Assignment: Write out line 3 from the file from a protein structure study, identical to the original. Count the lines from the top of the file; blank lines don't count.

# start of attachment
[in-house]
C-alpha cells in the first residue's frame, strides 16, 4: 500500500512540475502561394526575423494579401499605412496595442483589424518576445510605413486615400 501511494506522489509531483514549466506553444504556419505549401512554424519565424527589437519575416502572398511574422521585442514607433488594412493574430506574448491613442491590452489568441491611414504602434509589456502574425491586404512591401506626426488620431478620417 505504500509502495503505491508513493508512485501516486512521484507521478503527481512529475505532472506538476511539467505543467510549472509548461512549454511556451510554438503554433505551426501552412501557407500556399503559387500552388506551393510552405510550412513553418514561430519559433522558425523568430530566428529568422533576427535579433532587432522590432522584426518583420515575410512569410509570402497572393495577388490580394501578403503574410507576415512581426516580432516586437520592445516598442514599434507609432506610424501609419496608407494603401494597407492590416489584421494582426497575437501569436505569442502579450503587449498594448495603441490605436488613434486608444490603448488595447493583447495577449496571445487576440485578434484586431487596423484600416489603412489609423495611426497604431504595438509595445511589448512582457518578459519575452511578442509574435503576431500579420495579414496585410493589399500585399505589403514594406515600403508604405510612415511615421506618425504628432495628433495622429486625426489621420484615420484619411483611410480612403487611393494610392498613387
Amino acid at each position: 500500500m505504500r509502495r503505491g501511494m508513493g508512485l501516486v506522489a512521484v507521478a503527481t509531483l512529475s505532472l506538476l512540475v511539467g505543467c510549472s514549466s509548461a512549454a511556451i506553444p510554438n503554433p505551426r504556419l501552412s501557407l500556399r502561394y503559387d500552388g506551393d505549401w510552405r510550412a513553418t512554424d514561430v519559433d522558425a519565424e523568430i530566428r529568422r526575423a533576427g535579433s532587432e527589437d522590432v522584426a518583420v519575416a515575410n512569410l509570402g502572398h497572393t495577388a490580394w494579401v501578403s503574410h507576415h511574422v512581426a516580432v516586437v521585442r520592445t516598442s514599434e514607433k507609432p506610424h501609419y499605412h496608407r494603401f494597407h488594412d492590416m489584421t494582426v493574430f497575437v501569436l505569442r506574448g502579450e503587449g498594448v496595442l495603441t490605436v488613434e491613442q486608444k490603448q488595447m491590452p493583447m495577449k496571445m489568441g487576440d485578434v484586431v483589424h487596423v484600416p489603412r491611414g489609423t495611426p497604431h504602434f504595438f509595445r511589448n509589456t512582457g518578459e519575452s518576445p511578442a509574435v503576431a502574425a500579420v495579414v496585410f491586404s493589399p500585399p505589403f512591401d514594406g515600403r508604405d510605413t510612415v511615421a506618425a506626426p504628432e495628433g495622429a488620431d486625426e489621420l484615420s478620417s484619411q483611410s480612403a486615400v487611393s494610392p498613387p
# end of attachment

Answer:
Amino acid at each position: 500500500m505504500r509502495r503505491g501511494m508513493g508512485l501516486v506522489a512521484v507521478a503527481t509531483l512529475s505532472l506538476l512540475v511539467g505543467c510549472s514549466s509548461a512549454a511556451i506553444p510554438n503554433p505551426r504556419l501552412s501557407l500556399r502561394y503559387d500552388g506551393d505549401w510552405r510550412a513553418t512554424d514561430v519559433d522558425a519565424e523568430i530566428r529568422r526575423a533576427g535579433s532587432e527589437d522590432v522584426a518583420v519575416a515575410n512569410l509570402g502572398h497572393t495577388a490580394w494579401v501578403s503574410h507576415h511574422v512581426a516580432v516586437v521585442r520592445t516598442s514599434e514607433k507609432p506610424h501609419y499605412h496608407r494603401f494597407h488594412d492590416m489584421t494582426v493574430f497575437v501569436l505569442r506574448g502579450e503587449g498594448v496595442l495603441t490605436v488613434e491613442q486608444k490603448q488595447m491590452p493583447m495577449k496571445m489568441g487576440d485578434v484586431v483589424h487596423v484600416p489603412r491611414g489609423t495611426p497604431h504602434f504595438f509595445r511589448n509589456t512582457g518578459e519575452s518576445p511578442a509574435v503576431a502574425a500579420v495579414v496585410f491586404s493589399p500585399p505589403f512591401d514594406g515600403r508604405d510605413t510612415v511615421a506618425a506626426p504628432e495628433g495622429a488620431d486625426e489621420l484615420s478620417s484619411q483611410s480612403a486615400v487611393s494610392p498613387p